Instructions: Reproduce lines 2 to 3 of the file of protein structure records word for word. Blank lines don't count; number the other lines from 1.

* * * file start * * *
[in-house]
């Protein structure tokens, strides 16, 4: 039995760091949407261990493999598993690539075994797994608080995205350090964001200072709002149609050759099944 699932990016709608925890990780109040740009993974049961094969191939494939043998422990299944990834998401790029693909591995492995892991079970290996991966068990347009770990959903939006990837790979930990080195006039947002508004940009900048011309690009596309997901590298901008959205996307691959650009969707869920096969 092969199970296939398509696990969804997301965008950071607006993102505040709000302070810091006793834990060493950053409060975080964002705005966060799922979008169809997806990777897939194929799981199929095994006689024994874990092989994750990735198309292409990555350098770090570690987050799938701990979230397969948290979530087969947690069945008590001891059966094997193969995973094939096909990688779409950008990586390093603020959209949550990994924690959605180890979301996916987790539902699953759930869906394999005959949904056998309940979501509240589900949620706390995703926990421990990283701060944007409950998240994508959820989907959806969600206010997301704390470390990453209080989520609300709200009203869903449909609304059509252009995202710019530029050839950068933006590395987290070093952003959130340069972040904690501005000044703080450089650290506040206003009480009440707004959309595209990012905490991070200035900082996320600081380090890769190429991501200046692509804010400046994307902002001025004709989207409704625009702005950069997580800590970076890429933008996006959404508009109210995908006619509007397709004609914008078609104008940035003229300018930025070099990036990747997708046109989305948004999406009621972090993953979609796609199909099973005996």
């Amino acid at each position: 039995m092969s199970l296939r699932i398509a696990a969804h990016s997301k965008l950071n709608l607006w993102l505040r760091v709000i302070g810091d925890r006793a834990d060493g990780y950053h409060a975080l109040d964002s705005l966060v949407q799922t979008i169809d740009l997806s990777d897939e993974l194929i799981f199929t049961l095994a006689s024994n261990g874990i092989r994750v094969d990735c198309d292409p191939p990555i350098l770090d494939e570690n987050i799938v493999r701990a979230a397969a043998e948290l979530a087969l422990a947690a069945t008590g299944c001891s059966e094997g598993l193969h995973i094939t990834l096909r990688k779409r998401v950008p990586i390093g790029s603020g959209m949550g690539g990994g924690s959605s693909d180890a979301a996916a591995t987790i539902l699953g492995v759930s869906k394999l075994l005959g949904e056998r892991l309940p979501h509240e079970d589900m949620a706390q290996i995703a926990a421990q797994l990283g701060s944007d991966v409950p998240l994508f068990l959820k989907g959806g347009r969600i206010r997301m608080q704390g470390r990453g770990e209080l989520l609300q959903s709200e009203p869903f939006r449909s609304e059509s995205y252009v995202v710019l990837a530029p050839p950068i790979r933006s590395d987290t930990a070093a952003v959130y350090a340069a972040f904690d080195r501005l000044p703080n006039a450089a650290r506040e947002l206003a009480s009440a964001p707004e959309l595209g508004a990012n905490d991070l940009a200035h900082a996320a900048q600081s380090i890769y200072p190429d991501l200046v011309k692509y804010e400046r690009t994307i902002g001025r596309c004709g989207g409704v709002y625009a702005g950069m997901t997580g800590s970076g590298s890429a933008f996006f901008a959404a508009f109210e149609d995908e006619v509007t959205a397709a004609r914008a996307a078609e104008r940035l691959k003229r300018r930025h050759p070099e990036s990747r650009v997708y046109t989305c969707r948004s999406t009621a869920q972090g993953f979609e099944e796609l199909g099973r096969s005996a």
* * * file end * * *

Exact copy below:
């Protein structure tokens, strides 16, 4: 039995760091949407261990493999598993690539075994797994608080995205350090964001200072709002149609050759099944 699932990016709608925890990780109040740009993974049961094969191939494939043998422990299944990834998401790029693909591995492995892991079970290996991966068990347009770990959903939006990837790979930990080195006039947002508004940009900048011309690009596309997901590298901008959205996307691959650009969707869920096969 092969199970296939398509696990969804997301965008950071607006993102505040709000302070810091006793834990060493950053409060975080964002705005966060799922979008169809997806990777897939194929799981199929095994006689024994874990092989994750990735198309292409990555350098770090570690987050799938701990979230397969948290979530087969947690069945008590001891059966094997193969995973094939096909990688779409950008990586390093603020959209949550990994924690959605180890979301996916987790539902699953759930869906394999005959949904056998309940979501509240589900949620706390995703926990421990990283701060944007409950998240994508959820989907959806969600206010997301704390470390990453209080989520609300709200009203869903449909609304059509252009995202710019530029050839950068933006590395987290070093952003959130340069972040904690501005000044703080450089650290506040206003009480009440707004959309595209990012905490991070200035900082996320600081380090890769190429991501200046692509804010400046994307902002001025004709989207409704625009702005950069997580800590970076890429933008996006959404508009109210995908006619509007397709004609914008078609104008940035003229300018930025070099990036990747997708046109989305948004999406009621972090993953979609796609199909099973005996």
């Amino acid at each position: 039995m092969s199970l296939r699932i398509a696990a969804h990016s997301k965008l950071n709608l607006w993102l505040r760091v709000i302070g810091d925890r006793a834990d060493g990780y950053h409060a975080l109040d964002s705005l966060v949407q799922t979008i169809d740009l997806s990777d897939e993974l194929i799981f199929t049961l095994a006689s024994n261990g874990i092989r994750v094969d990735c198309d292409p191939p990555i350098l770090d494939e570690n987050i799938v493999r701990a979230a397969a043998e948290l979530a087969l422990a947690a069945t008590g299944c001891s059966e094997g598993l193969h995973i094939t990834l096909r990688k779409r998401v950008p990586i390093g790029s603020g959209m949550g690539g990994g924690s959605s693909d180890a979301a996916a591995t987790i539902l699953g492995v759930s869906k394999l075994l005959g949904e056998r892991l309940p979501h509240e079970d589900m949620a706390q290996i995703a926990a421990q797994l990283g701060s944007d991966v409950p998240l994508f068990l959820k989907g959806g347009r969600i206010r997301m608080q704390g470390r990453g770990e209080l989520l609300q959903s709200e009203p869903f939006r449909s609304e059509s995205y252009v995202v710019l990837a530029p050839p950068i790979r933006s590395d987290t930990a070093a952003v959130y350090a340069a972040f904690d080195r501005l000044p703080n006039a450089a650290r506040e947002l206003a009480s009440a964001p707004e959309l595209g508004a990012n905490d991070l940009a200035h900082a996320a900048q600081s380090i890769y200072p190429d991501l200046v011309k692509y804010e400046r690009t994307i902002g001025r596309c004709g989207g409704v709002y625009a702005g950069m997901t997580g800590s970076g590298s890429a933008f996006f901008a959404a508009f109210e149609d995908e006619v509007t959205a397709a004609r914008a996307a078609e104008r940035l691959k003229r300018r930025h050759p070099e990036s990747r650009v997708y046109t989305c969707r948004s999406t009621a869920q972090g993953f979609e099944e796609l199909g099973r096969s005996a």